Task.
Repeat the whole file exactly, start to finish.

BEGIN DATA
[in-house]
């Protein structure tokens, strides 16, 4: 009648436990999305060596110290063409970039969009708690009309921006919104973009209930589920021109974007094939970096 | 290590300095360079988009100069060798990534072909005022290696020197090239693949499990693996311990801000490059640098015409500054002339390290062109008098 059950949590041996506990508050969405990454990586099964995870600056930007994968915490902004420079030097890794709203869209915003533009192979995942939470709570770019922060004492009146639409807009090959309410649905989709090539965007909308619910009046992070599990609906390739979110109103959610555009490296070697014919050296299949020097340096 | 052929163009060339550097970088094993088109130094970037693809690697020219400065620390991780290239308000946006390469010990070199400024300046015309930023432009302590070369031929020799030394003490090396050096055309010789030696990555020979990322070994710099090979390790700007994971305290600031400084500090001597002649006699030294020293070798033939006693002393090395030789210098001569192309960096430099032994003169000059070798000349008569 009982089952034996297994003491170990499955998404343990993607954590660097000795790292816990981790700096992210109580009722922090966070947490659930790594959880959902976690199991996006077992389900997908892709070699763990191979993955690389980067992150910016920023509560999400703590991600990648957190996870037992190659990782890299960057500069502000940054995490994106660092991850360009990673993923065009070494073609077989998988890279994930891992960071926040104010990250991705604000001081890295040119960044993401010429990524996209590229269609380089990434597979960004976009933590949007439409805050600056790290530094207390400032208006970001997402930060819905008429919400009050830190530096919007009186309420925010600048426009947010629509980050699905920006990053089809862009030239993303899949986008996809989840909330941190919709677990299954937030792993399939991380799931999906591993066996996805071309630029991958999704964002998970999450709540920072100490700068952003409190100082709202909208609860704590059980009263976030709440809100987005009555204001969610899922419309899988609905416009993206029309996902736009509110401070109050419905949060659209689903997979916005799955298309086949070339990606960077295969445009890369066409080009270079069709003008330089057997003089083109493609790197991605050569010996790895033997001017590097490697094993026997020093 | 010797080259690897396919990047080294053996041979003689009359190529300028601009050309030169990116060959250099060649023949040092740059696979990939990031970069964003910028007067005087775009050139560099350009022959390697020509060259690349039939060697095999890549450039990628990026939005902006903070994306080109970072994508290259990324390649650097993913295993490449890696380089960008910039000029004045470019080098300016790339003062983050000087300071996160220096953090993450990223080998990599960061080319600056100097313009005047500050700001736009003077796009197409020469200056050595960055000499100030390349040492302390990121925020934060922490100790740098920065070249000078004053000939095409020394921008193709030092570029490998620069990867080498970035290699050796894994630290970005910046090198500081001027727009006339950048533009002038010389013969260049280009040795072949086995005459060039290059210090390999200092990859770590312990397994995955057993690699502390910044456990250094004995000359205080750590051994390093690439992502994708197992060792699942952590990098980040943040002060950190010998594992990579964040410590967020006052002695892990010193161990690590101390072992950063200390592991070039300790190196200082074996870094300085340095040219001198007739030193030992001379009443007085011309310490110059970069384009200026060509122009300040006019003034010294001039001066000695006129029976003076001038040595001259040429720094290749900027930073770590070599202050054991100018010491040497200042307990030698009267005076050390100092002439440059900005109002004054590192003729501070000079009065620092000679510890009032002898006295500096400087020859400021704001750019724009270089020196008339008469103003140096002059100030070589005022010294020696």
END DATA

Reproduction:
[in-house]
């Protein structure tokens, strides 16, 4: 009648436990999305060596110290063409970039969009708690009309921006919104973009209930589920021109974007094939970096 | 290590300095360079988009100069060798990534072909005022290696020197090239693949499990693996311990801000490059640098015409500054002339390290062109008098 059950949590041996506990508050969405990454990586099964995870600056930007994968915490902004420079030097890794709203869209915003533009192979995942939470709570770019922060004492009146639409807009090959309410649905989709090539965007909308619910009046992070599990609906390739979110109103959610555009490296070697014919050296299949020097340096 | 052929163009060339550097970088094993088109130094970037693809690697020219400065620390991780290239308000946006390469010990070199400024300046015309930023432009302590070369031929020799030394003490090396050096055309010789030696990555020979990322070994710099090979390790700007994971305290600031400084500090001597002649006699030294020293070798033939006693002393090395030789210098001569192309960096430099032994003169000059070798000349008569 009982089952034996297994003491170990499955998404343990993607954590660097000795790292816990981790700096992210109580009722922090966070947490659930790594959880959902976690199991996006077992389900997908892709070699763990191979993955690389980067992150910016920023509560999400703590991600990648957190996870037992190659990782890299960057500069502000940054995490994106660092991850360009990673993923065009070494073609077989998988890279994930891992960071926040104010990250991705604000001081890295040119960044993401010429990524996209590229269609380089990434597979960004976009933590949007439409805050600056790290530094207390400032208006970001997402930060819905008429919400009050830190530096919007009186309420925010600048426009947010629509980050699905920006990053089809862009030239993303899949986008996809989840909330941190919709677990299954937030792993399939991380799931999906591993066996996805071309630029991958999704964002998970999450709540920072100490700068952003409190100082709202909208609860704590059980009263976030709440809100987005009555204001969610899922419309899988609905416009993206029309996902736009509110401070109050419905949060659209689903997979916005799955298309086949070339990606960077295969445009890369066409080009270079069709003008330089057997003089083109493609790197991605050569010996790895033997001017590097490697094993026997020093 | 010797080259690897396919990047080294053996041979003689009359190529300028601009050309030169990116060959250099060649023949040092740059696979990939990031970069964003910028007067005087775009050139560099350009022959390697020509060259690349039939060697095999890549450039990628990026939005902006903070994306080109970072994508290259990324390649650097993913295993490449890696380089960008910039000029004045470019080098300016790339003062983050000087300071996160220096953090993450990223080998990599960061080319600056100097313009005047500050700001736009003077796009197409020469200056050595960055000499100030390349040492302390990121925020934060922490100790740098920065070249000078004053000939095409020394921008193709030092570029490998620069990867080498970035290699050796894994630290970005910046090198500081001027727009006339950048533009002038010389013969260049280009040795072949086995005459060039290059210090390999200092990859770590312990397994995955057993690699502390910044456990250094004995000359205080750590051994390093690439992502994708197992060792699942952590990098980040943040002060950190010998594992990579964040410590967020006052002695892990010193161990690590101390072992950063200390592991070039300790190196200082074996870094300085340095040219001198007739030193030992001379009443007085011309310490110059970069384009200026060509122009300040006019003034010294001039001066000695006129029976003076001038040595001259040429720094290749900027930073770590070599202050054991100018010491040497200042307990030698009267005076050390100092002439440059900005109002004054590192003729501070000079009065620092000679510890009032002898006295500096400087020859400021704001750019724009270089020196008339008469103003140096002059100030070589005022010294020696």